Hekman Furniture Company
Three sons of Dutch immigrants, Henry, Jelle, and John Hekman started the Hekman Furniture Co. along with experienced engineer and close friend James Boonstra in 1922. Henry served as company president from the time of its founding until he was succeeded by his brother Jelle in 1952. In 1936 Henry was elected president of the National Association of Furniture Manufacturers. Jelle, in turn, served as president of Hekman from 1952 until 1960. Adrian Vanden Bout was elected president in 1960, and served until succeeded by Harold Rodenhouse in 1974. Dan Henslee became president in 1989.
William Halstrick designed the company’s first line of 30 tables. John F. Samuelson also served for a time as one of Hekman’s designers. In 1970, Grand Rapids native Raymond K. Sobota designed the company’s English Yewwood Collection, which became one of its most successful lines.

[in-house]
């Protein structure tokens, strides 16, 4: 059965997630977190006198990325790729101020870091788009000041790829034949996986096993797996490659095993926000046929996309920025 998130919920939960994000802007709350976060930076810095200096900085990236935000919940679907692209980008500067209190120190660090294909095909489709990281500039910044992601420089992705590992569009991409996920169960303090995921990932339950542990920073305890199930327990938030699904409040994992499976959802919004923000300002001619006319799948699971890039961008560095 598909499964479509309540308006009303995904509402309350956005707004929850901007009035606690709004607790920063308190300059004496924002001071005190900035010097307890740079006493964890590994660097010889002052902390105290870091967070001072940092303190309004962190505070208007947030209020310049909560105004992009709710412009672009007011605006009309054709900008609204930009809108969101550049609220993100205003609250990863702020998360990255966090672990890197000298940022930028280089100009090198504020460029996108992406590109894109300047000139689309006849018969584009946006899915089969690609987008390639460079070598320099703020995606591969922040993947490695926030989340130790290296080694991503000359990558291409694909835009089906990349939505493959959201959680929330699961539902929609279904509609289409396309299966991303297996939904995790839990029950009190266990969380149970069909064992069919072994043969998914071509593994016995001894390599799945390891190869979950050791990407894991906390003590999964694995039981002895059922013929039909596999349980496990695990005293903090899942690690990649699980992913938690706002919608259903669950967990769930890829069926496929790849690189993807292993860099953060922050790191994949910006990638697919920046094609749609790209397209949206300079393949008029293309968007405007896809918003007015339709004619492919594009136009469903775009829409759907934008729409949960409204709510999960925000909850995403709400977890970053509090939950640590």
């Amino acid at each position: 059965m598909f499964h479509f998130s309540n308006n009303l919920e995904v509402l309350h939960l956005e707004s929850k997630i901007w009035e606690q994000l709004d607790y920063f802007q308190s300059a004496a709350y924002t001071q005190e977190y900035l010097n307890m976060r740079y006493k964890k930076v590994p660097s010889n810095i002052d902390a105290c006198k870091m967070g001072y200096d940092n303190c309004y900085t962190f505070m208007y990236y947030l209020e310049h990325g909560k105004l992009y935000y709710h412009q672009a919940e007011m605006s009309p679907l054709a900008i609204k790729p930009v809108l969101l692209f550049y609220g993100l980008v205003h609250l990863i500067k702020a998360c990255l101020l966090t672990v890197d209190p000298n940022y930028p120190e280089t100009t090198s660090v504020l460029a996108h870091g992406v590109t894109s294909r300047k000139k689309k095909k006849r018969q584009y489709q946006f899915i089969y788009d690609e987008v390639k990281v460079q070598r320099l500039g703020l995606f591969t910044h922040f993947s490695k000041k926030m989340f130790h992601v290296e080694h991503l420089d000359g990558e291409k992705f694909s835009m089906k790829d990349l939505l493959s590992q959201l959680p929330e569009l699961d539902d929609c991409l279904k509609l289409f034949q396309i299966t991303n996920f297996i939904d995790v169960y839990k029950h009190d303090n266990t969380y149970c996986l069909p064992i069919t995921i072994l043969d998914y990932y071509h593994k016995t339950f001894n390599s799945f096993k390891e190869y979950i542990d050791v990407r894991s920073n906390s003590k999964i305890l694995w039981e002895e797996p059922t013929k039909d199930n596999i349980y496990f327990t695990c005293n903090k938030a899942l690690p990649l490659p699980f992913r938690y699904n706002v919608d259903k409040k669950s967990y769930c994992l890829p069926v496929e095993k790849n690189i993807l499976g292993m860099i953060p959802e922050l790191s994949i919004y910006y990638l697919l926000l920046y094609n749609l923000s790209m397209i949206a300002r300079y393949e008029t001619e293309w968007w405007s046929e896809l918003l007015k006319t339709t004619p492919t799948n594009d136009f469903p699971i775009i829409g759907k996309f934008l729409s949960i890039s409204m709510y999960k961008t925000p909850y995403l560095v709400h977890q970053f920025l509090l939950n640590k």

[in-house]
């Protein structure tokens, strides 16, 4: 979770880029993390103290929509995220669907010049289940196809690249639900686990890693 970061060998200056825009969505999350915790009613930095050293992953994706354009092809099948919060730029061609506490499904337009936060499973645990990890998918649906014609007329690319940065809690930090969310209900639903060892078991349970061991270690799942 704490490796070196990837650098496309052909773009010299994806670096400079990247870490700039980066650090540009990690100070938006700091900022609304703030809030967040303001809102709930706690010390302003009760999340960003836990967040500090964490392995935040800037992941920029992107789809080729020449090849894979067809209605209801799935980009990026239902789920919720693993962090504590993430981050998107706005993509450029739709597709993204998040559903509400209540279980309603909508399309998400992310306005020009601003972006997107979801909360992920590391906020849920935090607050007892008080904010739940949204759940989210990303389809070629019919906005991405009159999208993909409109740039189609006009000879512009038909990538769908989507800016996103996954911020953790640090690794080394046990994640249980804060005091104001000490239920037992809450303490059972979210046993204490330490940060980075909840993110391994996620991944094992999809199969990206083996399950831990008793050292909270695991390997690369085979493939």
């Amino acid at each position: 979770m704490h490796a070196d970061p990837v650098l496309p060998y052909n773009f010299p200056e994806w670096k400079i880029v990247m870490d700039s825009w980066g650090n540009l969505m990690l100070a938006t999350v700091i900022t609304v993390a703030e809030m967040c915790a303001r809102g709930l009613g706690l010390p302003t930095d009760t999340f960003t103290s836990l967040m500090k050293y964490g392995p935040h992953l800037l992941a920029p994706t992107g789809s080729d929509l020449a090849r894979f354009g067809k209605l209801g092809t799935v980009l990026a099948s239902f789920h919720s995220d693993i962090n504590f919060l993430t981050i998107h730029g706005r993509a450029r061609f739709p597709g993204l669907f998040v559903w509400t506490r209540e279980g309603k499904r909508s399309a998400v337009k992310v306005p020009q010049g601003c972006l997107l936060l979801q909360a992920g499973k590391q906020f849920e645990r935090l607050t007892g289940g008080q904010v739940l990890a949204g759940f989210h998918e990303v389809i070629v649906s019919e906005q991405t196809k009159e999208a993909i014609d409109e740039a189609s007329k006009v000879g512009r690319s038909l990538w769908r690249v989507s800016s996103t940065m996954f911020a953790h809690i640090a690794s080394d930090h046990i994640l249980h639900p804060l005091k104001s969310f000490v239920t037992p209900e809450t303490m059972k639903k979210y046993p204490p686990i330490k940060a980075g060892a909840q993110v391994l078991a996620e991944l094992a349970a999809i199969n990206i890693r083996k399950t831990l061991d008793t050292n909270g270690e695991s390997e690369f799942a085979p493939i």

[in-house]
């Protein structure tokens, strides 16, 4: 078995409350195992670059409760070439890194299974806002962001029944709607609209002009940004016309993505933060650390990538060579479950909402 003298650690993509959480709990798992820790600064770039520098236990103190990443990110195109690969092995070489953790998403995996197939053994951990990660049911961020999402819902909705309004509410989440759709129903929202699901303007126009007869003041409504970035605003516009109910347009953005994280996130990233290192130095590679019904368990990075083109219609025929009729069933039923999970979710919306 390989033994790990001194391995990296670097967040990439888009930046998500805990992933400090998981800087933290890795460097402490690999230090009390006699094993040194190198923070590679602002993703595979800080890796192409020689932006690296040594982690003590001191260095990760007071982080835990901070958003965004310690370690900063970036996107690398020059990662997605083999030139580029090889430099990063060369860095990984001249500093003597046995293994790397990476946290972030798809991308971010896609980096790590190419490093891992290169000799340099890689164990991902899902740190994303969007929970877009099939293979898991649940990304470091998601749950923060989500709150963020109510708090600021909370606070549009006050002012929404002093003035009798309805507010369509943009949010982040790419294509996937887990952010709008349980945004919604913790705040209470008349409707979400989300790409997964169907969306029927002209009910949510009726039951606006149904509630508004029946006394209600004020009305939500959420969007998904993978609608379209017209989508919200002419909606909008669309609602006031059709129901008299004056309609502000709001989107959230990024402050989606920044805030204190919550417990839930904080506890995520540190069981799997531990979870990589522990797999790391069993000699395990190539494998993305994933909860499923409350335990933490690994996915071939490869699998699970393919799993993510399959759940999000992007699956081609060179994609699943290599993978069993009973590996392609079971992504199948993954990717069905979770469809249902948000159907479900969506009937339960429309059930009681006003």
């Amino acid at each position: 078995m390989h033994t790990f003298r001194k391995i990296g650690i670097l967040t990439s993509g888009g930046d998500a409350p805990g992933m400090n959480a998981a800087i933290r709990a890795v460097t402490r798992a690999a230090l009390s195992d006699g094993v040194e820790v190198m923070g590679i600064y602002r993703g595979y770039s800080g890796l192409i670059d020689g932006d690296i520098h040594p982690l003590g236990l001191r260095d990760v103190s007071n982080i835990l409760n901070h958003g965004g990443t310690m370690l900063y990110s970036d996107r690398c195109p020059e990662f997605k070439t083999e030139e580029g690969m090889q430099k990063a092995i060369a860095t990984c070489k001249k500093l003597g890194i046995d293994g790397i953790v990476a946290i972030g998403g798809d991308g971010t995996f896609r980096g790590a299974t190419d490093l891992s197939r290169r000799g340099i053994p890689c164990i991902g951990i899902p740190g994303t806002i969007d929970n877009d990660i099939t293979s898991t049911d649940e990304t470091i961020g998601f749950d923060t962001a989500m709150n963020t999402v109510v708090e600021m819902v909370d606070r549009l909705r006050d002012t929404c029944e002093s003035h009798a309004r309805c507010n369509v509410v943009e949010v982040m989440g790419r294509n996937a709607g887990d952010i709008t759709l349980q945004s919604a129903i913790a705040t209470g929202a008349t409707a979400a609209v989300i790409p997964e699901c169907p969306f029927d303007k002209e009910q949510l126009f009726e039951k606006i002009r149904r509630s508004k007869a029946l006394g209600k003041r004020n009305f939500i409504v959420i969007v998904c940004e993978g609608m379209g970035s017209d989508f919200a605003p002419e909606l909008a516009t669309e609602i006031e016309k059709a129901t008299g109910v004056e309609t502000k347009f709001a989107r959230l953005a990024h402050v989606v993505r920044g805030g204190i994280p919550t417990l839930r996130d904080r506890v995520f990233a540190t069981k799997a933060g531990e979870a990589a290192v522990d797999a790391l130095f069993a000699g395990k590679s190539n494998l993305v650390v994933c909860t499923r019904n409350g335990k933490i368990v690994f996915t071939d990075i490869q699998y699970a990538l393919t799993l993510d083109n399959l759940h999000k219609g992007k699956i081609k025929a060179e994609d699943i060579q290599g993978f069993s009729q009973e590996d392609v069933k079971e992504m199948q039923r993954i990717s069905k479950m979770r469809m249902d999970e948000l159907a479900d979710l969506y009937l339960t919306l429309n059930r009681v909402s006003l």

Hekman’s first introduction was a line of 30 occasional tables. From there, the line grew to include occasional pieces for the living room, library, and hall. During World War II the factory was converted for production of glider bottoms and ammunition boxes. In 1960, pieces were offered in Neo-classical, Italian Provincial, French Provincial, and Danish Modern styles. Besides Sobota’s “English Yewwood Collection,” the company produced other wood occasional lines in the 1970s, including the English Provincial “Charing Cross” collection, the sleek-lined, Mapa burl-veneered “Wind Row” collection, a series of entertainment centers, and the faux bamboo “Bambu Regency” collection.
During the early 1980s Hekman also began marketing desks and computer cabinets for home offices. At about that same time Hekman furnished several large hotels, including the Amway Grand Plaza in Grand Rapids, and the Ritz-Carlton in Chicago.
In 1991 Hekman introduced a line of reproductions of furniture owned by English novelist Charles Dickens, including a sloped mahogany desk and a cain seat smoker’s bow chair. Hekman faithfully reproduced impressions made on the original desk by Charles Dickens, who nervously tapped his ring while he was writing.